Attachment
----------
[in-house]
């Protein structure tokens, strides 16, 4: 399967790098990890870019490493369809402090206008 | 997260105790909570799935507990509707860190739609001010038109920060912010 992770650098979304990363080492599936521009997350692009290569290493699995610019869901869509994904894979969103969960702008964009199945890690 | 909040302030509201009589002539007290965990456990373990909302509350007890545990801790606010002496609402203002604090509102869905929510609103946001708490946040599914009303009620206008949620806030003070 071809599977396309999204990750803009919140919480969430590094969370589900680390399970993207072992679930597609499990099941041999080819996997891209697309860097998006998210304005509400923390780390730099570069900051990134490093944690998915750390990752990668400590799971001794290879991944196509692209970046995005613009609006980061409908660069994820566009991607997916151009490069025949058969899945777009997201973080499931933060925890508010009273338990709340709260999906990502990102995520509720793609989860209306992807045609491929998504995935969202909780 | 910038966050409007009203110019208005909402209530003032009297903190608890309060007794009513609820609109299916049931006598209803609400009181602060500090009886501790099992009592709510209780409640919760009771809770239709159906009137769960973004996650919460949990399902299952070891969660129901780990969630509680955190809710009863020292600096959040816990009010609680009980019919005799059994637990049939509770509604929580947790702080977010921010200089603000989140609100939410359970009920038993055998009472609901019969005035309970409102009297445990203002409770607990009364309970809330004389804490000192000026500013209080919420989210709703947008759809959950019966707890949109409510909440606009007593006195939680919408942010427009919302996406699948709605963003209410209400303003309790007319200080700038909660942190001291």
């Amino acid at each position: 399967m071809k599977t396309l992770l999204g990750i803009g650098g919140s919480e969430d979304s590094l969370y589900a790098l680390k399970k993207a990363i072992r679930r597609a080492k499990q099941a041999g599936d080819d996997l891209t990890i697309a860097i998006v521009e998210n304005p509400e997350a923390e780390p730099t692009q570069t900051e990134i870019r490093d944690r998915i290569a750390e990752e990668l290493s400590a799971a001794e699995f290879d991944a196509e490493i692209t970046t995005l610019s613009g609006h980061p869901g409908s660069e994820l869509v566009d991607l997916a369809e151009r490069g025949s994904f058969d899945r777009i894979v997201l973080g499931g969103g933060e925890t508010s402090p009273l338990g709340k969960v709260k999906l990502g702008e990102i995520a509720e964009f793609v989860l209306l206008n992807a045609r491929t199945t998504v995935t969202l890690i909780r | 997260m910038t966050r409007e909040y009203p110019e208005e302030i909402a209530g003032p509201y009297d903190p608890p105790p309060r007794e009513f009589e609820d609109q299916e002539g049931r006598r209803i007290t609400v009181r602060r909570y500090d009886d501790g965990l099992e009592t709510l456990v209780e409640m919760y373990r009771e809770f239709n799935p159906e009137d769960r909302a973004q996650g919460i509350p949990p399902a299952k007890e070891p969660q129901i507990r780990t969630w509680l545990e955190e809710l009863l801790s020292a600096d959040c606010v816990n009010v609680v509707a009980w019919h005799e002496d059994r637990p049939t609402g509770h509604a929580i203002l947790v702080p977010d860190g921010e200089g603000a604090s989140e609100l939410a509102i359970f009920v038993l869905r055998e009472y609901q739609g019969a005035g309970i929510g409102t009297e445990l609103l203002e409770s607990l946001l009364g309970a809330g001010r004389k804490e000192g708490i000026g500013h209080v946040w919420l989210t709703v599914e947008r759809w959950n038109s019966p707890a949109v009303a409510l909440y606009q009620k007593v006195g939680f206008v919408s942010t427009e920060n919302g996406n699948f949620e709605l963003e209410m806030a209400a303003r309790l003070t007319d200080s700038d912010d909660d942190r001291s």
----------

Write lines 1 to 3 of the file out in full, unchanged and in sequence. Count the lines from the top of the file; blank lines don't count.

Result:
[in-house]
């Protein structure tokens, strides 16, 4: 399967790098990890870019490493369809402090206008 | 997260105790909570799935507990509707860190739609001010038109920060912010 992770650098979304990363080492599936521009997350692009290569290493699995610019869901869509994904894979969103969960702008964009199945890690 | 909040302030509201009589002539007290965990456990373990909302509350007890545990801790606010002496609402203002604090509102869905929510609103946001708490946040599914009303009620206008949620806030003070 071809599977396309999204990750803009919140919480969430590094969370589900680390399970993207072992679930597609499990099941041999080819996997891209697309860097998006998210304005509400923390780390730099570069900051990134490093944690998915750390990752990668400590799971001794290879991944196509692209970046995005613009609006980061409908660069994820566009991607997916151009490069025949058969899945777009997201973080499931933060925890508010009273338990709340709260999906990502990102995520509720793609989860209306992807045609491929998504995935969202909780 | 910038966050409007009203110019208005909402209530003032009297903190608890309060007794009513609820609109299916049931006598209803609400009181602060500090009886501790099992009592709510209780409640919760009771809770239709159906009137769960973004996650919460949990399902299952070891969660129901780990969630509680955190809710009863020292600096959040816990009010609680009980019919005799059994637990049939509770509604929580947790702080977010921010200089603000989140609100939410359970009920038993055998009472609901019969005035309970409102009297445990203002409770607990009364309970809330004389804490000192000026500013209080919420989210709703947008759809959950019966707890949109409510909440606009007593006195939680919408942010427009919302996406699948709605963003209410209400303003309790007319200080700038909660942190001291």
């Amino acid at each position: 399967m071809k599977t396309l992770l999204g990750i803009g650098g919140s919480e969430d979304s590094l969370y589900a790098l680390k399970k993207a990363i072992r679930r597609a080492k499990q099941a041999g599936d080819d996997l891209t990890i697309a860097i998006v521009e998210n304005p509400e997350a923390e780390p730099t692009q570069t900051e990134i870019r490093d944690r998915i290569a750390e990752e990668l290493s400590a799971a001794e699995f290879d991944a196509e490493i692209t970046t995005l610019s613009g609006h980061p869901g409908s660069e994820l869509v566009d991607l997916a369809e151009r490069g025949s994904f058969d899945r777009i894979v997201l973080g499931g969103g933060e925890t508010s402090p009273l338990g709340k969960v709260k999906l990502g702008e990102i995520a509720e964009f793609v989860l209306l206008n992807a045609r491929t199945t998504v995935t969202l890690i909780r | 997260m910038t966050r409007e909040y009203p110019e208005e302030i909402a209530g003032p509201y009297d903190p608890p105790p309060r007794e009513f009589e609820d609109q299916e002539g049931r006598r209803i007290t609400v009181r602060r909570y500090d009886d501790g965990l099992e009592t709510l456990v209780e409640m919760y373990r009771e809770f239709n799935p159906e009137d769960r909302a973004q996650g919460i509350p949990p399902a299952k007890e070891p969660q129901i507990r780990t969630w509680l545990e955190e809710l009863l801790s020292a600096d959040c606010v816990n009010v609680v509707a009980w019919h005799e002496d059994r637990p049939t609402g509770h509604a929580i203002l947790v702080p977010d860190g921010e200089g603000a604090s989140e609100l939410a509102i359970f009920v038993l869905r055998e009472y609901q739609g019969a005035g309970i929510g409102t009297e445990l609103l203002e409770s607990l946001l009364g309970a809330g001010r004389k804490e000192g708490i000026g500013h209080v946040w919420l989210t709703v599914e947008r759809w959950n038109s019966p707890a949109v009303a409510l909440y606009q009620k007593v006195g939680f206008v919408s942010t427009e920060n919302g996406n699948f949620e709605l963003e209410m806030a209400a303003r309790l003070t007319d200080s700038d912010d909660d942190r001291s």